Why we need… The Power / Naomi Alderman

I’m tidying up this review from a jumble of notes scrawled while listening to the audiobook edition of The Power. More often than not, I post reviews after a significant procrastination mulling-over period. In this case, I couldn’t remember the last time I was so utterly, maddeningly in awe of a work. The premise of … Continue reading Why we need… The Power / Naomi Alderman

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Woman with her throat cut: Musing on Final Portrait

An interesting thing happened during the Sydney Film Festival today. So, it’s a screening of Final Portrait, a bio-pic of Swiss artist Alberto Giacometti, starring the incredible Geoffrey rush. It’s a glorious film set in 1960s Paris, in monochromatic artist dwellings the same clay hues as the raw material worked by Giacometti himself. Directed by … Continue reading Woman with her throat cut: Musing on Final Portrait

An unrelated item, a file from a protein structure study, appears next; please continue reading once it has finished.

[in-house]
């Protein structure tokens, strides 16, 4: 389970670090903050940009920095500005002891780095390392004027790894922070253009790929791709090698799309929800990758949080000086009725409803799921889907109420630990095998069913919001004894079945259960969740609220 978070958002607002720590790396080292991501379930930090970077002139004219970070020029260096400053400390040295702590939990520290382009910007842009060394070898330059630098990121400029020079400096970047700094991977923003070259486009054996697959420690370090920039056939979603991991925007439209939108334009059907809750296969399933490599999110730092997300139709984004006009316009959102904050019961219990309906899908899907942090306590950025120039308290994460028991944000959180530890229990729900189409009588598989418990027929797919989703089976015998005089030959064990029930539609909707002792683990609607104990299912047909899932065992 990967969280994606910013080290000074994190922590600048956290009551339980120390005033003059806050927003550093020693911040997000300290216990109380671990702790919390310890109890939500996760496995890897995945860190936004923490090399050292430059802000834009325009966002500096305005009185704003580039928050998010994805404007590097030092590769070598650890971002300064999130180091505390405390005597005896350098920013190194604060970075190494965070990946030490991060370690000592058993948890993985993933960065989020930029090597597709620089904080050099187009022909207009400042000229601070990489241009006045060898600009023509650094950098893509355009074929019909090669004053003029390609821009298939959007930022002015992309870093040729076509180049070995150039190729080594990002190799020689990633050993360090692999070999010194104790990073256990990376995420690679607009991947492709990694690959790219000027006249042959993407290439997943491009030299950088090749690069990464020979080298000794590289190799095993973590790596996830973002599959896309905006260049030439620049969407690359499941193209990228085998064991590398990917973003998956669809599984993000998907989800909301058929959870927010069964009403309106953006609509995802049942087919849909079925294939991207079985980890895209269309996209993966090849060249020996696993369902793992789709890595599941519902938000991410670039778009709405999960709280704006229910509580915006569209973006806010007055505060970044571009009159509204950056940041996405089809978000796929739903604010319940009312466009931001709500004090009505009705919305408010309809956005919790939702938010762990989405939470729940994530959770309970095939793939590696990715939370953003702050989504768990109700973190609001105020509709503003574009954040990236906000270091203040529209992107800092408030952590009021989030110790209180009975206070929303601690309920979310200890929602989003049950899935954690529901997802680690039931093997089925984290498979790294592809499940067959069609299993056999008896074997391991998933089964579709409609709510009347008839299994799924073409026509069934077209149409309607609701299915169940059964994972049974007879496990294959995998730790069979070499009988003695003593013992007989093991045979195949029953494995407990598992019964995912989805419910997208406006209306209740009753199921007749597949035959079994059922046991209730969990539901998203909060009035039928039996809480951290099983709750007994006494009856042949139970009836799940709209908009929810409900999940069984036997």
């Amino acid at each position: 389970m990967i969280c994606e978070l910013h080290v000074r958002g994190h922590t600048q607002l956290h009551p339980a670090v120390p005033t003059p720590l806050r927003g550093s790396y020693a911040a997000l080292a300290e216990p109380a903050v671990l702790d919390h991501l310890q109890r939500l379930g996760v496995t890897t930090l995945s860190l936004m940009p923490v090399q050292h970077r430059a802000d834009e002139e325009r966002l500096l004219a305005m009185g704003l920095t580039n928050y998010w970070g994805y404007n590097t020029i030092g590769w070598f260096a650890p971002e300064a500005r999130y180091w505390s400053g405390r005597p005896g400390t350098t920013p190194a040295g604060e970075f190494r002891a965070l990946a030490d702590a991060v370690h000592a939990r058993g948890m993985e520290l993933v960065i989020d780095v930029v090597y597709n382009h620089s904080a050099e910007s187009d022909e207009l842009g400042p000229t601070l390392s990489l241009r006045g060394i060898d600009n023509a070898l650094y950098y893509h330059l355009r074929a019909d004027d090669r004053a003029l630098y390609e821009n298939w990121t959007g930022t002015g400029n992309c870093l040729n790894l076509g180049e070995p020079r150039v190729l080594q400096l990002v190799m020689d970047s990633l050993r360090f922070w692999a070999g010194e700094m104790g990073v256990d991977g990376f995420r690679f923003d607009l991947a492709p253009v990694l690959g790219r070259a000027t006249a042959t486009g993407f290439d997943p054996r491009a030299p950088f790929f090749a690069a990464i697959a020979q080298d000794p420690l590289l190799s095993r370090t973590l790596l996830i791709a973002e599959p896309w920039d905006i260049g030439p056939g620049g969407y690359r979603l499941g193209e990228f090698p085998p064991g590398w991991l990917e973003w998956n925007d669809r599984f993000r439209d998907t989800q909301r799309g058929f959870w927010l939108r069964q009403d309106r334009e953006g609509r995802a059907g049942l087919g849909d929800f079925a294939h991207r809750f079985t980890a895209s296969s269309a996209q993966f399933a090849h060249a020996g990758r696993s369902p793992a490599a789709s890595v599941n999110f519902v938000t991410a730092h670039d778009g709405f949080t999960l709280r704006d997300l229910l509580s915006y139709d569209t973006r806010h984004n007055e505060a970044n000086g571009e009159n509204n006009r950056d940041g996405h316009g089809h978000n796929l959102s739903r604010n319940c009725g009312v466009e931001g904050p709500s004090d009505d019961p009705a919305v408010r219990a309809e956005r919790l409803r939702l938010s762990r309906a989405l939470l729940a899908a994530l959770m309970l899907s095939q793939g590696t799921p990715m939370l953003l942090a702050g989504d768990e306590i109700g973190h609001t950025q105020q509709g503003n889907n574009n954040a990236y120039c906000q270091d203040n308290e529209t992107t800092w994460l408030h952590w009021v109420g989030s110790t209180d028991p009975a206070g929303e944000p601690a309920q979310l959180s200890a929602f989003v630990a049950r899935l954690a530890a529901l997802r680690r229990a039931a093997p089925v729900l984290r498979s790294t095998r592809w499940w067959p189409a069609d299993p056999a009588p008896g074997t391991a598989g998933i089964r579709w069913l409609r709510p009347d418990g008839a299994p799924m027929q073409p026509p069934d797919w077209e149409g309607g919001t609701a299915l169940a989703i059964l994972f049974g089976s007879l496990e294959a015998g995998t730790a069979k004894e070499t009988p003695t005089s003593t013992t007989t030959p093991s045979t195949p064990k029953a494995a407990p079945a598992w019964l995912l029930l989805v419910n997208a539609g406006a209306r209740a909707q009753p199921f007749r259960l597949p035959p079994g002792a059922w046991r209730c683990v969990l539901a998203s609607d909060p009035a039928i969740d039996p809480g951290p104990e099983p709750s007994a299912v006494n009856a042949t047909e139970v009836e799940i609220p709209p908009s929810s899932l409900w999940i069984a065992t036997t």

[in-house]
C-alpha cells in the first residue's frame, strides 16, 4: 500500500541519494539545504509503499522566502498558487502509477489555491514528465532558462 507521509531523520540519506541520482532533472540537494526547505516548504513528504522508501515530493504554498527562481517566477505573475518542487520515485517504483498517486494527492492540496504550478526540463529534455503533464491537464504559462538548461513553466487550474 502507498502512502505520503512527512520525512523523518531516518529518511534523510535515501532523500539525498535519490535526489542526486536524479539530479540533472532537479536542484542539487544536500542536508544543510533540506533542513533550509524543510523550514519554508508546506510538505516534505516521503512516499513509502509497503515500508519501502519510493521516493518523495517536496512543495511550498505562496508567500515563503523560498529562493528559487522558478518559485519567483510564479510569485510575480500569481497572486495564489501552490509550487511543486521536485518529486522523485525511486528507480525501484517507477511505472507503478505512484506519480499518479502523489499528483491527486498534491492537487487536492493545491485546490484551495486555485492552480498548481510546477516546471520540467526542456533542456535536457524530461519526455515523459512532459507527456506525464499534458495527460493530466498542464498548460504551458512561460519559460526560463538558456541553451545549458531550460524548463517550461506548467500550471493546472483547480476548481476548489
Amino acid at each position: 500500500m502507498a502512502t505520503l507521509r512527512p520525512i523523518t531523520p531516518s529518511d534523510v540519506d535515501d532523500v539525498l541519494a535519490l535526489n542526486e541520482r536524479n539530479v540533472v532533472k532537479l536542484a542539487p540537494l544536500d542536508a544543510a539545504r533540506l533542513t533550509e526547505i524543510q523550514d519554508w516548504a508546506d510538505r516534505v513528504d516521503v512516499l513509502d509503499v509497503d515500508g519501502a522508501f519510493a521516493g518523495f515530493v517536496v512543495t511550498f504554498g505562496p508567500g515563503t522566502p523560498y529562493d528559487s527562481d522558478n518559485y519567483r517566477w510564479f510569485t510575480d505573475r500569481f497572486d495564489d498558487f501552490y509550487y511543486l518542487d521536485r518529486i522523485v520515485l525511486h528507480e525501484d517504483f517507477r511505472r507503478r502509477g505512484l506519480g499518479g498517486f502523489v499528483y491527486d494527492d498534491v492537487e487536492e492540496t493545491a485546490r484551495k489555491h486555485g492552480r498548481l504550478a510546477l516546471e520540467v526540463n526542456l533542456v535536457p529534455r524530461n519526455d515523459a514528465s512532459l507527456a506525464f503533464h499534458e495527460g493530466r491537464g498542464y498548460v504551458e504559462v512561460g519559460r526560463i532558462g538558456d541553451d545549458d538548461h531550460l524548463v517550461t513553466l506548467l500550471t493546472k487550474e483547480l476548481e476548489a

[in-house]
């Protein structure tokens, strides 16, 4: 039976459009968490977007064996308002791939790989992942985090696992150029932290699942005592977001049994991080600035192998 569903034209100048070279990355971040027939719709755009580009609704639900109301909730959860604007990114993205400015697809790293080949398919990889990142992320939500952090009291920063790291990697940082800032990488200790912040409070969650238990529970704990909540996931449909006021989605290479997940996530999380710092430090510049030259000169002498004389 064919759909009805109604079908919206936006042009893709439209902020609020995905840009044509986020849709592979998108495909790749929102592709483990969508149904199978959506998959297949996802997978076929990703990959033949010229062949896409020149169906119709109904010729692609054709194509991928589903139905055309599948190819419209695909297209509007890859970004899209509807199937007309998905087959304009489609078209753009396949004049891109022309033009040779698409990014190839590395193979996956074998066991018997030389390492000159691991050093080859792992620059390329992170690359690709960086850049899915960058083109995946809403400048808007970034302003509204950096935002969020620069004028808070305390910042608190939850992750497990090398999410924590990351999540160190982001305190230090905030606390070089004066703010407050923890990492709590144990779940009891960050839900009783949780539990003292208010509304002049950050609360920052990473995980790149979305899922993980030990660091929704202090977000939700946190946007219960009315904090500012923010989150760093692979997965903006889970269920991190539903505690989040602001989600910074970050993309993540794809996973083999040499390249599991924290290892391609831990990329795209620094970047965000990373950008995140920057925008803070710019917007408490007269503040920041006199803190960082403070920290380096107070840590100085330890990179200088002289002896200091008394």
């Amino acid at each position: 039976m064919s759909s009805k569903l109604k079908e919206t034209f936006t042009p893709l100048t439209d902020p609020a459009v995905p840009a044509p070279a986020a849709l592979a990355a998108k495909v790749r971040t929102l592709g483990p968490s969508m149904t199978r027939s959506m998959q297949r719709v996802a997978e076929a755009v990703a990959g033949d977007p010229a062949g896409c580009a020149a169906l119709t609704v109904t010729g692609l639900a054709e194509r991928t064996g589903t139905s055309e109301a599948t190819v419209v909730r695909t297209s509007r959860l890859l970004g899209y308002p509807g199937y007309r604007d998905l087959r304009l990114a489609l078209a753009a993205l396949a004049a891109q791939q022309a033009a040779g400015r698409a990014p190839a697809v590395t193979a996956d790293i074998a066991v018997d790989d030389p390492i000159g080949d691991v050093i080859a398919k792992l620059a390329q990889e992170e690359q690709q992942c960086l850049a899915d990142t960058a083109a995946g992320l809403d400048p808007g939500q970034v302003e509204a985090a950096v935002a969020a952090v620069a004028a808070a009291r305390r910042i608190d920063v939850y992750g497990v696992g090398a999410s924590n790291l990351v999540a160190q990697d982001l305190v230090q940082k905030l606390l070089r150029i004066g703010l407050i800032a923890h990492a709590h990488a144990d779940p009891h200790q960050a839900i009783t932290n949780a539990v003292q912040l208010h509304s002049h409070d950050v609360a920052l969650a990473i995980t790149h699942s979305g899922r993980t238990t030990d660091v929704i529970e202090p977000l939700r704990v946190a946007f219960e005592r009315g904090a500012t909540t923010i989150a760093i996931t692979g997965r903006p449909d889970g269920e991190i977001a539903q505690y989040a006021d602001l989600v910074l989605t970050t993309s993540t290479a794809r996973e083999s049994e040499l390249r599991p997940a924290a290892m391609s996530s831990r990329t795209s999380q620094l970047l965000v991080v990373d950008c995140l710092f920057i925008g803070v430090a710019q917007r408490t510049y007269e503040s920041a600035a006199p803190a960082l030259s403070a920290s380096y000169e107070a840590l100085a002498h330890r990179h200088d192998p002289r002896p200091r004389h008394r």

I adore thee: Hag-Seed / Margaret Atwood

On the rare occasion, a book sends you reeling, completely potent with possibility and a narrative that transcends the ordinary. I’ve been a fan (nigh-on Misery-level) of Margaret Atwood after reading The Handmaid’s Tale. Since then, many of her books have become all-time favourites, including the incredible Maddadam trilogy. In both of those works, Atwood mastered uniquely … Continue reading I adore thee: Hag-Seed / Margaret Atwood

In defence of reading genre: What Dark Clouds Hide / Anne Holt

I’m guilty of book-snobbery. My guilty genre of choice is that mysterious beast known as Scandinavian or Nordic noir. Brooding, complex, ambivalent, gritty, cold and psychologically challenging, it has all the hallmarks I love to read. Scandi-noir is notably less concerned with following a crime procedural formula. Characters in these books are flawed, and the … Continue reading In defence of reading genre: What Dark Clouds Hide / Anne Holt